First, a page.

- Thursday September 6, 2012
The man who threw away RM90mil
Raison D'etre - Risen Jayaseelan
CHIN Boon Long, Ingenuity Solutions Bhd's (Ingens) controlling shareholder, will surely go down in the annals of Malaysian corporate history. His declaration yesterday that he is not going to accept a buyout offer for his shares at 55 sen each should give him the moniker of the RM90mil man. Or more aptly, the could-have-been RM90mil man.
That's because Chin is saying no to that almost unbelievable offer that values the whole of Ingens at a whopping RM300mil. (Chin owns about 30% of Ingens, so the 55 sen offer would have pocketed him RM90mil.)
Valuing Ingens at RM300mil is mind boggling because just a few months ago, this was a stock with a market value of a mere RM50mil. This is a stock that traded below 10 sen for a whole year from last July.
The stock's spectacular rise since early August is still an inexplicable development.
So why is Chin turning down the opportunity to be a millionaire, 90 times over? He says that he prefers to go ahead with his grand plan of integrating Ingens with another ACE Market company that he controls, 1 Utopia Bhd.
The plans involve the usual tech-talk stuff, like B2C and B2B, electronic payment gateways, loyalty programmes and the retailing of IT and computer products.
In other words, what Chin is saying is that, his savvy business plan should eventually lift the value of both these companies to be worth so much more, that his equity in these companies will be worth more than the RM90mil he is being offered.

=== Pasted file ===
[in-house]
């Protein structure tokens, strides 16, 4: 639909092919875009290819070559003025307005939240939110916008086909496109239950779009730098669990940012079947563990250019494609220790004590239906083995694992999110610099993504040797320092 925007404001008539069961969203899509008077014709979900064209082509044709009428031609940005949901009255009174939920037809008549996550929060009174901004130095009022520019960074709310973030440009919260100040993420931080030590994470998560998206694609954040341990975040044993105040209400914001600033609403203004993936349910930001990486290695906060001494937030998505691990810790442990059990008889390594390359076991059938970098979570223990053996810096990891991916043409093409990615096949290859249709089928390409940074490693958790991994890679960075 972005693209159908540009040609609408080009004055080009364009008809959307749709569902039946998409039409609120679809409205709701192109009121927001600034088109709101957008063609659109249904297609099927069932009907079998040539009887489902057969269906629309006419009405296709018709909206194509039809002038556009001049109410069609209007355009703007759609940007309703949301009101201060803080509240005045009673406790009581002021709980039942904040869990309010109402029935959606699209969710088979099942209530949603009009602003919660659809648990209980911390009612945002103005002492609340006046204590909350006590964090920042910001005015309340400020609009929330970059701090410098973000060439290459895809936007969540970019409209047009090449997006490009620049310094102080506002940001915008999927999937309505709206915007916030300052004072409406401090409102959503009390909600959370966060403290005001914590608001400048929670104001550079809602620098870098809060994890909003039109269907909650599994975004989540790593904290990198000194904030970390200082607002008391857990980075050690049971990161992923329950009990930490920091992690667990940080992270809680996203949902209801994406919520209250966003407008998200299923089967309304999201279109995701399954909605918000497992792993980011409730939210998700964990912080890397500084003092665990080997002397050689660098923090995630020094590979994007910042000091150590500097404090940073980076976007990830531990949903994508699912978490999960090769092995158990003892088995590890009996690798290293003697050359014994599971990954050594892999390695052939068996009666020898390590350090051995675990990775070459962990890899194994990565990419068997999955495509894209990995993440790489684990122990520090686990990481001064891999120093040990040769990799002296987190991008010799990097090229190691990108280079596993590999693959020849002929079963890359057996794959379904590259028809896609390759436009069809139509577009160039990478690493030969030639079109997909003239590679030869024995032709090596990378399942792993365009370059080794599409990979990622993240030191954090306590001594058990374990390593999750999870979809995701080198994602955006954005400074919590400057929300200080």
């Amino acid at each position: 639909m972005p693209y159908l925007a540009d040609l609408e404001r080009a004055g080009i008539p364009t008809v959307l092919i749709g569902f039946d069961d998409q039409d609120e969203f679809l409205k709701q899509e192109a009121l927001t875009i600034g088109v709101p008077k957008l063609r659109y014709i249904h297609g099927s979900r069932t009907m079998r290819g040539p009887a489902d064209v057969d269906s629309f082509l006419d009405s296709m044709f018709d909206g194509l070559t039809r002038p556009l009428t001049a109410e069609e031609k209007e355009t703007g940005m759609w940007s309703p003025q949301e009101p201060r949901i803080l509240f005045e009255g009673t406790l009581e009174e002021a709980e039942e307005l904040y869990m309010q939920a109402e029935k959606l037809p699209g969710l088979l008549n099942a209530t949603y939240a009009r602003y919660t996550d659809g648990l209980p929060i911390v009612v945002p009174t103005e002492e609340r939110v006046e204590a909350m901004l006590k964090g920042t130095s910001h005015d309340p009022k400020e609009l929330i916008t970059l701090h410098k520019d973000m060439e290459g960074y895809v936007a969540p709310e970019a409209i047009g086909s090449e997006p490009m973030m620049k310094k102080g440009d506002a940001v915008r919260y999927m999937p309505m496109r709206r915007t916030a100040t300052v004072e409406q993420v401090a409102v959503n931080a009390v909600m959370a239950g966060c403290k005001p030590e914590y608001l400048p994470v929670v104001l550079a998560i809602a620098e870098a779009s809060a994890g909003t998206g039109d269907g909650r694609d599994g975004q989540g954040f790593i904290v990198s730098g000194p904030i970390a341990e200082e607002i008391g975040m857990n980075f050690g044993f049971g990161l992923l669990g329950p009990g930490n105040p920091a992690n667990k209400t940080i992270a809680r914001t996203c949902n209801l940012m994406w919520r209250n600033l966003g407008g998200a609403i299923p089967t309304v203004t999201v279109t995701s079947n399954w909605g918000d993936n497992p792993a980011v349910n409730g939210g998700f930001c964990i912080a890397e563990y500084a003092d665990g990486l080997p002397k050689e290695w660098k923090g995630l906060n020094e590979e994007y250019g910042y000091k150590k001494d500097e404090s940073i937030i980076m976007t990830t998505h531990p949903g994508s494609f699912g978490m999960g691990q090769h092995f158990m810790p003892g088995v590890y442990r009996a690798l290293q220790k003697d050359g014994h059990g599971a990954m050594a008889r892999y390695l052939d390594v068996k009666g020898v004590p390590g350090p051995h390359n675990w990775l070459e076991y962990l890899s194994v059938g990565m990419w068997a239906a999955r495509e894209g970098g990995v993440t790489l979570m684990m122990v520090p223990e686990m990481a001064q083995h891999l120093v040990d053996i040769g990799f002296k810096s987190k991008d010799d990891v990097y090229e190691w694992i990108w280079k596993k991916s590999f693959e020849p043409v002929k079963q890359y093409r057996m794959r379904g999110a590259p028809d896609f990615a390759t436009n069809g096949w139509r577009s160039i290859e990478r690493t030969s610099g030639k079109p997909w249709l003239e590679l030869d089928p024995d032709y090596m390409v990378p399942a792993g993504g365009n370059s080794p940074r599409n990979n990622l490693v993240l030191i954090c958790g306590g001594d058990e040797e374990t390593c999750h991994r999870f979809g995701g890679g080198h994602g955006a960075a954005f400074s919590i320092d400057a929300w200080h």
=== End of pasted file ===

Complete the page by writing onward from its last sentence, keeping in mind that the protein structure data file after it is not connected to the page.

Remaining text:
It must be some plan though because typically, those type of businesses tend to earn low margins and have low entry barriers.
Consider the numbers in this saga though the RM90mil Chin is turning down is:
worth more than the entire market capitalisation of 1 Utopia of RM60mil
worth many times more than the value of Chan's 12.85% equity in 1 Utopia of a mere RM7.6mil
worth more than Chan's 30% equity in Ingens that works out to RM37mil
values Ingens at six times more than what the company was trading at just a few months ago
may be enough for Chin to actually buy 100% of another company in the same business.
Considering all this, one wonders if there's more in this saga that meets the eye.
The other concern of this Ingens saga is whether it is setting a bad precedent. What if there are copycats of this whole episode other listed companies may see the emergence of some hitherto little-know party making a buyout offer, but one that is directly only to the stakes owned by certain major shareholders. In the ensuing excitement that follows, especially on the hope that the offer is accepted which would then trigger a mandatory buyout of the rest of the shareholders, punters may jump in. And then get burnt like they did with Ingens.
Business news editor Risen Jayaseelan reckons that if the buyout offer by Ninetology Marketing Sdn Bhd had actually led to the general offer for the rest of the shares of Ingens, it would have been one of the most generous offers ever of a Bursa-listed company, going by historic share price performance